When it comes to lodging and boarding, you will be spoilt for choices in Satara. You will find options from luxury hotels to simple BnBs. The closer tourist attractions are, the higher the number of hostelries. Resorts and retreats are mostly on the outskirts of the city, letting you escape the hustle-bustle. If you wish to experience city life, then there are several options and types of rooms to choose from. The price range of accommodations in Satara is quite reasonable as per the kind of lodging you choose.
What to indulge in Satara?
Satara is famous for its kandi peda, which is a soft sweet treat made from milk and sugar, flavored with cardamom or saffron. The cuisine here is decadent, vibrant, and flavourful. You can find these dishes in restaurants as well as in the form of street food. Bear in mind that the food here is on the spicier side. You will find delicious, aromatic vegetarian curries of local produce to feist on with bhakris. A typical dish of the region is mutton-bhakri — the delightful mutton curry made with robust spices and flavors accompanied by piping hot bhakris.
Celebrations and Festivities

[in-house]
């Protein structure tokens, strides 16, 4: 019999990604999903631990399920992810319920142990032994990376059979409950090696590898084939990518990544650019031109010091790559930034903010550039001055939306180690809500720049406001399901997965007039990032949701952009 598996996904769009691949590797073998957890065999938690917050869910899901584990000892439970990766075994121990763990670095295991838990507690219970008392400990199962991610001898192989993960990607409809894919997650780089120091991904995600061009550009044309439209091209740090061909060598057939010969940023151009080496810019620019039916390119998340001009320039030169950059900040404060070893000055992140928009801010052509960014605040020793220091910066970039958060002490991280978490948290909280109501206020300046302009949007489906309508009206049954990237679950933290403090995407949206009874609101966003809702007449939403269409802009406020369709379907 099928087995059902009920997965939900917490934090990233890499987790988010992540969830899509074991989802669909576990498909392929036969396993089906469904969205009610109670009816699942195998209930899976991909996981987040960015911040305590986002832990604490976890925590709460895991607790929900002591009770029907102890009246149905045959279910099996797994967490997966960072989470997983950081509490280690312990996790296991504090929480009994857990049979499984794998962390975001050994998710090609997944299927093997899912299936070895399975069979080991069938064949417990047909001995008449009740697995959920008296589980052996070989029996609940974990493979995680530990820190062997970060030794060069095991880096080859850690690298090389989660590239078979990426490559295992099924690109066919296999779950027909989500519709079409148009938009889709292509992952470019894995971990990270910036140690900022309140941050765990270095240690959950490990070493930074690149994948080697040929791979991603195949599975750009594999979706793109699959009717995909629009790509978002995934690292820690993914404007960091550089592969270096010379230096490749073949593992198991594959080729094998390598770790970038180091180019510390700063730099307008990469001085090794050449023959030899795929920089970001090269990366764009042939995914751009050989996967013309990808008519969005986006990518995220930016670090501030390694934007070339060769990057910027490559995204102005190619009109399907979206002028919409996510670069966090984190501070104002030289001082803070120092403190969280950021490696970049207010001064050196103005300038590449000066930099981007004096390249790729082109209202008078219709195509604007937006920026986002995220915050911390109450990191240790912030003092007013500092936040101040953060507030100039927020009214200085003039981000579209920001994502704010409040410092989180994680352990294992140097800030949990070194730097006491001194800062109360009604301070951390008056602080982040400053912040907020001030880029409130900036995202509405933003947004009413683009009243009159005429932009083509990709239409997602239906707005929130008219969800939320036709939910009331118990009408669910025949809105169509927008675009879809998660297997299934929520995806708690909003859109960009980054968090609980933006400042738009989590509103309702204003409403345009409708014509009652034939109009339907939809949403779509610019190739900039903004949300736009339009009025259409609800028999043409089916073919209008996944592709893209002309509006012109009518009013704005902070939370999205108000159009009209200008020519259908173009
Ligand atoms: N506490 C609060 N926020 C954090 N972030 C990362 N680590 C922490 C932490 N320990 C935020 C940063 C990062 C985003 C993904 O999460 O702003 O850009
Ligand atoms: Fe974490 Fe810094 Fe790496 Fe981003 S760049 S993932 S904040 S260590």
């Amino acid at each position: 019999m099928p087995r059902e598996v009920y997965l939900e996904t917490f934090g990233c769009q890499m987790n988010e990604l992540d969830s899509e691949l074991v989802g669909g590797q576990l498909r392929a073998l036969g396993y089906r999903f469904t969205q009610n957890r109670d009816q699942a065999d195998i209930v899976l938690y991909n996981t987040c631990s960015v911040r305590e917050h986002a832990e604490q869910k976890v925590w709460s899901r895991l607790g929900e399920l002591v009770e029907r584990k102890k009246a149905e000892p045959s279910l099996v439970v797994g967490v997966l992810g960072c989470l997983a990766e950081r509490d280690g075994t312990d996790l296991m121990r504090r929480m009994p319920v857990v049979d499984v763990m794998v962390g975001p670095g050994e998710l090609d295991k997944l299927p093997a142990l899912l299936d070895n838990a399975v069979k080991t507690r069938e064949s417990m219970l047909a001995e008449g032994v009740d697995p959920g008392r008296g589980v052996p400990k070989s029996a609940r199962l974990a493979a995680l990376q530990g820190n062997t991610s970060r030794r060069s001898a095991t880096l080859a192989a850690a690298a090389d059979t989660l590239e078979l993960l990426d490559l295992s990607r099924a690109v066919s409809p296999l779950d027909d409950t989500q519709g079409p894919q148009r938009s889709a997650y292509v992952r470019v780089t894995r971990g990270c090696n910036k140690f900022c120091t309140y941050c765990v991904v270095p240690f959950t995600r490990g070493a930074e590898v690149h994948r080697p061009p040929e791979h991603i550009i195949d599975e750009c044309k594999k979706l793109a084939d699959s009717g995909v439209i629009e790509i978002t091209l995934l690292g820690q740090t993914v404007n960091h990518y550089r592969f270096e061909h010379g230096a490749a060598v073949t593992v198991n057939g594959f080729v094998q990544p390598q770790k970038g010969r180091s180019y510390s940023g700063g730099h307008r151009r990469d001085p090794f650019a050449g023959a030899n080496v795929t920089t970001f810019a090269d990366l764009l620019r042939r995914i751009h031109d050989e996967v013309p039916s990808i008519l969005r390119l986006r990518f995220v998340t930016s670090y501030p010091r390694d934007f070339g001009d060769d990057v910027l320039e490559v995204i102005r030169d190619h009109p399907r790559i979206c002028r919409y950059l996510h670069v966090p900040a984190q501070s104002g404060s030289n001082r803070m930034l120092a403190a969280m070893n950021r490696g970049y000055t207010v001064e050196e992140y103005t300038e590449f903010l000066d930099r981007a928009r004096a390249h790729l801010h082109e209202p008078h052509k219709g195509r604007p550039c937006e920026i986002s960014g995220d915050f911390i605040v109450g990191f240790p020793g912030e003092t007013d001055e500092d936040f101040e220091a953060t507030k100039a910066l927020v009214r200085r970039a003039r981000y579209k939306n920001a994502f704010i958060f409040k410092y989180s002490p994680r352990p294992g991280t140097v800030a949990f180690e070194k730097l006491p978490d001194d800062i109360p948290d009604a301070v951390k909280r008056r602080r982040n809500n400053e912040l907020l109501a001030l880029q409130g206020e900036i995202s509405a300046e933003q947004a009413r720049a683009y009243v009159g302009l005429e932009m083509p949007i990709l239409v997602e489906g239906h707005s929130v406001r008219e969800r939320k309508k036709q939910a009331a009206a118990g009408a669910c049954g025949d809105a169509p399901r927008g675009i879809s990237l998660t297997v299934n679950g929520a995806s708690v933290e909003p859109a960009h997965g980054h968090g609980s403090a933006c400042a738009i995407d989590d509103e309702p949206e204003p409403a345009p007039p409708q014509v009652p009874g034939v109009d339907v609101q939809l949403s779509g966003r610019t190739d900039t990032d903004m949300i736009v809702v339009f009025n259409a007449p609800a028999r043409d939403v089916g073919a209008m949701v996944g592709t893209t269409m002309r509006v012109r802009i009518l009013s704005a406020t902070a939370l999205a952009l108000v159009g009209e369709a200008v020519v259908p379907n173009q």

Satara and the rest of Maharashtra celebrate their New Year’s with Gudi Padwa. They welcome the new beginning and year with prayers and sweets. Ganesh Chaturti is widely and wildly celebrated. It is the ceremony of gratitude and respect for Lord Ganesha. It is celebrated with modaks, music, and devotion. Makar Sankranti is a festivity where the community comes together to rejoice with food and fun. People come together and fly kites, as it marks the end of winters.
How to get to Satara?
Satara has a well structured and fully functional commute system within and around the city.
By Air: Pune International Airport in Lohegaon, Pune is the nearest airport. It is 120 km away. Mumbai Airport (Chhatrapati Shivaji International Airport) is 256 km away.
By Rail: The Satara Railway Station falls on the Pune-Miraj line. The Station has connections to other cities in the state of Maharashtra, as well as the country, through express passenger trains.
By Road: Buses in Satara are efficient options for people coming from neighboring cities like Pune and Mumbai. There are public and private buses that run every ten minutes to Satara.
Cameras and Mobile Phones
Forts in Satara are nirvana-esque for travelers enthusiastic about photography. Using cameras and mobile phones are allowed in all tourist spots. However, some places may ask for a small fee for usage.
The Forts in Satara are historical relics that recite the tales of the Marathas. The ruins of these citadels have archeological importance and are architecturally brilliant. It’s the ultimate destination for those who love history, adventure, and are looking for a gateway from the bustling cities. You will get to experience the enthralling history, the great wonders, and the breathtaking surroundings of the Sahyadri Ranges.
P.s. You might like these related resources:
- Best Historical Places in Maharashtra
- Adventurous & Highest Peaks of Western Ghats
- Best Places to visit in Aurangabad